By Sumita Layek
(Reuters) – Oil prices are expected to be range-bound near current levels this year as slowing economic growth and a protracted trade dispute curb demand, a Reuters monthly poll showed, squeezing gains stemming from production curbs and Middle East tensions.
A survey of 54 economists and analysts forecast Brent crude <LCOc1> would average $67.47 a barrel in 2019, little changed from the $67.59 seen in last month’s poll and compared with the $65.88 average so far this year.
On Wednesday, Brent was trading near $65 a barrel.
“World demand remains lacklustre and is subject to significant risks of downside revisions due to trade war concerns and disappointing macroeconomic data,” Intesa Sanpaolo analyst Daniela Corsini said.
Earlier in July, the Organization of the Petroleum Exporting Countries and allies including Russia agreed to extend output cuts until March 2020, seeking to prop up crude prices.
While the group’s agreement is seen putting a floor under prices, analysts say its success in balancing the market is likely to diminish into next year.
The effectiveness of OPEC production cuts “is starting to wane and will have a limited impact on balances heading into 2020”, Edward Bell of Emirates NBD bank said.
“As the market is increasingly moving off non-supply-related issues, OPEC’s impact on the market will weaken.”
OPEC, the U.S. Energy Information Administration and the International Energy Agency downgraded their demand forecasts in July, citing a slowing global economy amid a U.S.-China trade spat and surging U.S. production.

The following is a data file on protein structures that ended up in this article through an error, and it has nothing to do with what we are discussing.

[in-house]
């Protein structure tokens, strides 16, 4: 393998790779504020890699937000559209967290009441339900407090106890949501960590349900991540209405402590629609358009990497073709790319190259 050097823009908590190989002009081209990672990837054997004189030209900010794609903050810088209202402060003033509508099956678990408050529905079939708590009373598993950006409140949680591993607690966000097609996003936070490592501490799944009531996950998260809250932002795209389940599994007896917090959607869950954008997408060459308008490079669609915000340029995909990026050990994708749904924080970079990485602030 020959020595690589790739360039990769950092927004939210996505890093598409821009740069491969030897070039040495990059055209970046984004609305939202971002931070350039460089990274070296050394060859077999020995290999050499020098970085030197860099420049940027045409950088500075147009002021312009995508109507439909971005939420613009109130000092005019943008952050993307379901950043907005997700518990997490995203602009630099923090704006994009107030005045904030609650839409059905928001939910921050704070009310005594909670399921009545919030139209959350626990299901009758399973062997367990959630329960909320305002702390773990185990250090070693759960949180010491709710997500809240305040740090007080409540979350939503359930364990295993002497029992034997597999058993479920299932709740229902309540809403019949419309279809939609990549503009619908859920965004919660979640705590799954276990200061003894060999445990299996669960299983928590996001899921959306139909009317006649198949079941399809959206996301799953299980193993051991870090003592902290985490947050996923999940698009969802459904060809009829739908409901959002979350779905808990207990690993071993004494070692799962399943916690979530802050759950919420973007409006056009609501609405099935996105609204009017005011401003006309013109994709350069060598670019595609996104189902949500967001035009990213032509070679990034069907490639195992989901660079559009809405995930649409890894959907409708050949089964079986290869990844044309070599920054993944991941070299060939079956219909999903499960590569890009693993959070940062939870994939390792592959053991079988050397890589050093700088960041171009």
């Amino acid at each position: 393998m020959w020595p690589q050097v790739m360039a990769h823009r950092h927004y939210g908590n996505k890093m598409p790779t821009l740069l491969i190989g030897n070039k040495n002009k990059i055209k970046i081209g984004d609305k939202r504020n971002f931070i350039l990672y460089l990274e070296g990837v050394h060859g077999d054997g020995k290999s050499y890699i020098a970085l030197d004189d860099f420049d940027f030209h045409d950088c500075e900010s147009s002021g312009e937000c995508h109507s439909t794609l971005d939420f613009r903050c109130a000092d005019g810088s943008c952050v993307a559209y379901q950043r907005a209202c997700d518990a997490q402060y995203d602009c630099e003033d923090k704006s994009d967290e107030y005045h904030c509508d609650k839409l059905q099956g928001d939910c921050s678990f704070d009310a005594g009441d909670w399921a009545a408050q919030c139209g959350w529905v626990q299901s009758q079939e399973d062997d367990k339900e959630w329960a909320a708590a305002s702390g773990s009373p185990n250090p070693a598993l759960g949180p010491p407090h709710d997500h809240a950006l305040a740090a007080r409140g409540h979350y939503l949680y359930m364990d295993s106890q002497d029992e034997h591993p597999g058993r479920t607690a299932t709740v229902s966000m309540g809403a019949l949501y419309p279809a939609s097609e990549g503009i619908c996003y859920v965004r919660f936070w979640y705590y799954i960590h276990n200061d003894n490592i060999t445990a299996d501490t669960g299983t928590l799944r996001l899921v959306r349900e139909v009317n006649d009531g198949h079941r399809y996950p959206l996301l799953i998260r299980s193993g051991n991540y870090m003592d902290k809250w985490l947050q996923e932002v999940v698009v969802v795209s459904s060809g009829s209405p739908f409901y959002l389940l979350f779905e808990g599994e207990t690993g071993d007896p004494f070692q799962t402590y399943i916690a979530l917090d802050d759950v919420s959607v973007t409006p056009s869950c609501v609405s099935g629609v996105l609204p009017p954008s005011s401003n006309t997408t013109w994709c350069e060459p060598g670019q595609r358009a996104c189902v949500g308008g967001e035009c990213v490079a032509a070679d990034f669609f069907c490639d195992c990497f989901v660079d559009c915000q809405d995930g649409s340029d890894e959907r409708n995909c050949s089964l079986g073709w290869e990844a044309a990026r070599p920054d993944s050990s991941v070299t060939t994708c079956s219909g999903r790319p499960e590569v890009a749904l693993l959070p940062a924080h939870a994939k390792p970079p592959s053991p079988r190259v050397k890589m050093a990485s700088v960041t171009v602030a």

GRAPHIC: Oil prices versus OPEC output – https://tmsnrt.rs/2MBtCUz
Analysts in the Reuters poll forecast global demand to grow by 0.8–1.4 million barrels per day (bpd) in 2019, versus the 0.9–1.3 million bpd projected in June, and continue to see emerging markets in Asia as the main drivers of demand.
“For oil to strongly rally, the market needs a positive economic catalyst, either in the form of significant progress in trade talks or central bank easing,” said Harry Tchilinguirian, global head of commodity market strategy at BNP Paribas.
While the market is likely to have surplus supply this year and next, any flare-ups in the Middle East could trigger a price rally, analysts said.
“If the Strait of Hormuz were to be completely closed, about 20% of global oil supply could be lost,” said Oliver Allen, economist at Capital Economics, referring to a waterway between Oman and Iran that is the world’s main conduit for oil.
Friction between Iran and the West escalated after Iranian commandos seized a British-flagged oil tanker in the Gulf this month in what was seen as retaliation for the capture of an Iranian tanker by British forces near Gibraltar.
Industry experts also see a rise in U.S. production for the rest of 2019 and 2020 as infrastructure bottlenecks are resolved and new pipelines from the Permian basin in west Texas and New Mexico come online.
The survey predicted U.S. crude futures <CLc1> would average $59.29 per barrel in 2019, compared with last month’s $59.30 forecast.
(Reporting by Sumita Layek and Asha Sistla in Bengaluru; Editing by Arpan Varghese, Noah Browning and Dale Hudson)